Indoor or greenhouse?

One of the challenges growers need to decide upon

One of the challenges growers more and more need to decide upon, is if it is better to grow cannabis in a greenhouse than in an indoor farm: “It really depends on what one aims for”, Zuri, CEO of Fospan Worldwide, points out. Fospan is a Dutch-Spanish solution provider specialized in the cannabis industry, and also developer and exclusive provider of Magnus Light solutions. “There is not a univocal approach on growing cannabis. A greenhouse is less expensive than an indoor farm, it allows for big scale operations and can make use of the free sun. At the same time, it is easier to get pests and insects like mildew and spider mites when not closed. When closed, cooling is very expensive. Indoor may seem expensive but we see, especially in multi layer, it may have more advantages: when using water cooled lamps you can earn your investment on the lamps back by the savings of cooling as you move the heat away, and it is easier to manage pest prevention and extensive odor nuisance from the plants to neighbours."

Zuri continues: "Greenhouse and indoor growing both have their own advantages of course. When customers want to produce with full GMP compliance we see that due to these GMP requirements, growing medicinal cannabis demands specific processes and procedures as well as specific equipment. Magnus has specifically responded to this with the development of a series of GMP approved lights including watercooled."

According to Zuri, cannabis is a very delicate plant and it needs constant attention in many different aspects. “The main difference between indoor farms and greenhouses is that indoor growing can more easily and affordable being monitored and controlled, while greenhouses are harder to control as there are many external factors that affect the growth processes such as light, temperature control and contamination.”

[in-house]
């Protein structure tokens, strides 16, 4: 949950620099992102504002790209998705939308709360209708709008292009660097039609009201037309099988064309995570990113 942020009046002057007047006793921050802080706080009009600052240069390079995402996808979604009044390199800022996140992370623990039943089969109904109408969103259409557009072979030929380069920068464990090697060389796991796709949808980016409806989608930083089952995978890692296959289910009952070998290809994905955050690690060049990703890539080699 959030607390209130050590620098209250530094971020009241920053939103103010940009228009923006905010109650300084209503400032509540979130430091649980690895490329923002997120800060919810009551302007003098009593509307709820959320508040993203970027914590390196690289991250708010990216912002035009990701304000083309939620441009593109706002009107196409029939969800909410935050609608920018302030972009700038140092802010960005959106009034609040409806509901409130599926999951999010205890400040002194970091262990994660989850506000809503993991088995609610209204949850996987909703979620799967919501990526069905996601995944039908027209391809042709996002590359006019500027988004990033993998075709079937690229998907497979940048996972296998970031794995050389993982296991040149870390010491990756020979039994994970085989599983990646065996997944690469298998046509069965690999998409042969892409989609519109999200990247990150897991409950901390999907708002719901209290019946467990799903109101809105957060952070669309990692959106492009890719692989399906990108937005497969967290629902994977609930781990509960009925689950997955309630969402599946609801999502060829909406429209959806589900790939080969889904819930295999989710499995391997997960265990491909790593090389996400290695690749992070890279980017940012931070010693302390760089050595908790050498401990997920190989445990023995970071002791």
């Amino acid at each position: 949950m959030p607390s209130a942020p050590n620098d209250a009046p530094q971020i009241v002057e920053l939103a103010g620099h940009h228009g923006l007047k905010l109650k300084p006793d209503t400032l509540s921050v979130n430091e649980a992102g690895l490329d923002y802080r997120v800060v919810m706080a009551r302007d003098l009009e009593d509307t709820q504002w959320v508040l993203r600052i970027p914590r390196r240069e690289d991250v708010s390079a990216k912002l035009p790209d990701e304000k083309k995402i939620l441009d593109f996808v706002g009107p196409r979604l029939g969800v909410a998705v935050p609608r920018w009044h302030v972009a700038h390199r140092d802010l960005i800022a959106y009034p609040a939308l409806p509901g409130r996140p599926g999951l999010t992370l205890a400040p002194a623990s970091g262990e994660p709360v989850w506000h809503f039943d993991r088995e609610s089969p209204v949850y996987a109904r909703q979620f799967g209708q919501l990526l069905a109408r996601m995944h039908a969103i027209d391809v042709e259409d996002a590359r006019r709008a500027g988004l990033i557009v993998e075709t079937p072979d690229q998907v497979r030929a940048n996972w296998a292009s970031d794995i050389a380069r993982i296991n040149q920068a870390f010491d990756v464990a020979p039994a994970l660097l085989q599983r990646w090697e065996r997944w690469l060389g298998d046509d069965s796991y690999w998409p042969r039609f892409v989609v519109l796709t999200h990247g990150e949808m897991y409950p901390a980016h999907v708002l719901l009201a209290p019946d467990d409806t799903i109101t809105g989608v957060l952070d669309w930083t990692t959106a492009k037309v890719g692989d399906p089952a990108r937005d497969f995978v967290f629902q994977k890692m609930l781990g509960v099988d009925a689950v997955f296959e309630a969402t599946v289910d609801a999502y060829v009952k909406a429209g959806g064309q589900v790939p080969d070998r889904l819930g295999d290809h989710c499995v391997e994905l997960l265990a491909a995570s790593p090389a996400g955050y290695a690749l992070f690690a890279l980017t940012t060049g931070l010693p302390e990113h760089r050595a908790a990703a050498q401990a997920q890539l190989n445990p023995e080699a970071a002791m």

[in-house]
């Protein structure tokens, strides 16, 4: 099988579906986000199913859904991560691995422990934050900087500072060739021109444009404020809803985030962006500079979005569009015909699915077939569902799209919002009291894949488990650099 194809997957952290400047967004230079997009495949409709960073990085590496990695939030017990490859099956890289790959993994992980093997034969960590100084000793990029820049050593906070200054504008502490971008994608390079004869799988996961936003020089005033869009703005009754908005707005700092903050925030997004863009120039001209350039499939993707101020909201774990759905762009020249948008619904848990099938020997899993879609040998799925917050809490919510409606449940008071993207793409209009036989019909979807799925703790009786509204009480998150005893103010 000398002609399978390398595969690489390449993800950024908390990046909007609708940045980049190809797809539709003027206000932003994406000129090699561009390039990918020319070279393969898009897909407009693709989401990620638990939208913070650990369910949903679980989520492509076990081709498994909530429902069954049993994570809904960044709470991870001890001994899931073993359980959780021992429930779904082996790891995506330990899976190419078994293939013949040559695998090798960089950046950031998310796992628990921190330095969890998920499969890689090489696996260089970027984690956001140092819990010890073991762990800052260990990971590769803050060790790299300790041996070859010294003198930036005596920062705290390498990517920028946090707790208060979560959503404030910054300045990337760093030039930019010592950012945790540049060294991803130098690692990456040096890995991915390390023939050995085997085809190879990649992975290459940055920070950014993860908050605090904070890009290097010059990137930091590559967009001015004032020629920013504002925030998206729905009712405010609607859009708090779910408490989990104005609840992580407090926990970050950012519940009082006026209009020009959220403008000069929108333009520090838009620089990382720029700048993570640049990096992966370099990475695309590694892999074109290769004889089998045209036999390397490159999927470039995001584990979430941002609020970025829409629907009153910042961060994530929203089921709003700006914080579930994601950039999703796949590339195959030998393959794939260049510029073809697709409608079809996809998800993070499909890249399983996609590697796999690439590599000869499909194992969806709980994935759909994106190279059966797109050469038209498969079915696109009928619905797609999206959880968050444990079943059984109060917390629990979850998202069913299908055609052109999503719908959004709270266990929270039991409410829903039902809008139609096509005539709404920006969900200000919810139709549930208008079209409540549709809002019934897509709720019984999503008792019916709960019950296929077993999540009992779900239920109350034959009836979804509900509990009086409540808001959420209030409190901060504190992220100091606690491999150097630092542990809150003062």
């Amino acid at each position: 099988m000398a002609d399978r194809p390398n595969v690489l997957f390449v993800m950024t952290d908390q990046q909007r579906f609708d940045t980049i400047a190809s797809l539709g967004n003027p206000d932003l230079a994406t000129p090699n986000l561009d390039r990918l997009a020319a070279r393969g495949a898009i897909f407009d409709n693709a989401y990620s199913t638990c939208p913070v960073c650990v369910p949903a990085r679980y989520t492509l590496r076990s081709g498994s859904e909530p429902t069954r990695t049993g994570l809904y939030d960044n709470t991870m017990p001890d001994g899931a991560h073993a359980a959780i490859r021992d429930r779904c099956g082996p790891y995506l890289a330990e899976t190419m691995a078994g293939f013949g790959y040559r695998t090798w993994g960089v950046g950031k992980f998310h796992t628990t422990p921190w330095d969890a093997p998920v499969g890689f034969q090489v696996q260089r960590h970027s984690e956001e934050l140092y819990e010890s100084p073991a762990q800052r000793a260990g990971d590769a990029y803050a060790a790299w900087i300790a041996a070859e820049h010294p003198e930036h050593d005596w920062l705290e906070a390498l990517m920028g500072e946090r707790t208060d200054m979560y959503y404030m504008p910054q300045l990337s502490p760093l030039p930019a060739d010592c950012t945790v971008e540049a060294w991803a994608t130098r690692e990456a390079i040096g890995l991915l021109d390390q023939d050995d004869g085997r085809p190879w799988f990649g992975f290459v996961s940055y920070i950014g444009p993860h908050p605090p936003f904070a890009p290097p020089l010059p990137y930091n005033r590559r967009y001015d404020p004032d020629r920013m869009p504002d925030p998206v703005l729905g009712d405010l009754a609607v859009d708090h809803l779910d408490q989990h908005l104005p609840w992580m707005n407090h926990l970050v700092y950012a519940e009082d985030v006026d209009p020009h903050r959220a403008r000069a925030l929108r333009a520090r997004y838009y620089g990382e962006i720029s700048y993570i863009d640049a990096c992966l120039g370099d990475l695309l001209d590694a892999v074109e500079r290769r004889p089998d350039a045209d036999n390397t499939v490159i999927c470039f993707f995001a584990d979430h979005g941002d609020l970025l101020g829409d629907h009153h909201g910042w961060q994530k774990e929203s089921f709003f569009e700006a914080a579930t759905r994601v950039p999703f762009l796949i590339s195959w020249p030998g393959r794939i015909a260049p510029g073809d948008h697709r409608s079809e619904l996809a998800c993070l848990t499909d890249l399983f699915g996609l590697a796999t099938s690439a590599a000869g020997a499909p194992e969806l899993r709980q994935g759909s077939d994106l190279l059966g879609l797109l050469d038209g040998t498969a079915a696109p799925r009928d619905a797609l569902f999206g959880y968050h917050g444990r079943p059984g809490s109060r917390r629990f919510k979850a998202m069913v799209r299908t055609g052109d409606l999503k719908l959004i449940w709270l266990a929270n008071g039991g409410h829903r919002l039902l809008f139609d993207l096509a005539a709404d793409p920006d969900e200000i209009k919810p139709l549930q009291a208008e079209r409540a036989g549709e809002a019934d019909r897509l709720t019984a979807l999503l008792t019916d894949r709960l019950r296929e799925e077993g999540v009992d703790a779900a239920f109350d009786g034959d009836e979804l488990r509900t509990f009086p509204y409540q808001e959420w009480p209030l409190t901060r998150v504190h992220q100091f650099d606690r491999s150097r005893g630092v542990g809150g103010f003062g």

He continues: “GMP is not always a necessity, but we see it becoming a demand in more areas. We wanted to stay ahead and be compliant and interesting to greenhouse, indoor and GMP” Zuri advises new growers that if you can go indoor, you should go for it.

Going underground
According to Zuri, what is often forgotten at the beginning is that a lot of energy is needed to cool a greenhouse, thus making production sometimes extremely expensive. “There are many growers that are now converting to indoor farms as they saw the long-term advantages with their own eyes”.  Zuri has a recent example “We developed a project where the grower built a greenhouse targeting the CBD market. This grower noticed that it was extremely difficult to control the greenhouse unless he would invest in very expensive solutions for cooling and humidification. The influence of sunlight which affected the temperature and humidity in his greenhouse and cost involved in climate and light control, made him finally decide to turn to indoor growth.”

As this example demonstrates, climate and light control can compromise the entire business to the point that growers need to rethink their farming processes. “I would even advise growers to go underground if possible”, Zuri says. It may sound strange, but according to him, constructing the facility in a basement, cellar or even a cave makes climate control extremely easy. “I believe this is an advisable go-to approach especially if a grower is located in warm countries.”

Zuri concludes: “We will always support any client in whatever decision is made. We provide them with suggestions and share our knowledge with them so they can make the best possible decision.”

For more information:
Fospan Worldwide   


Magnus Light  


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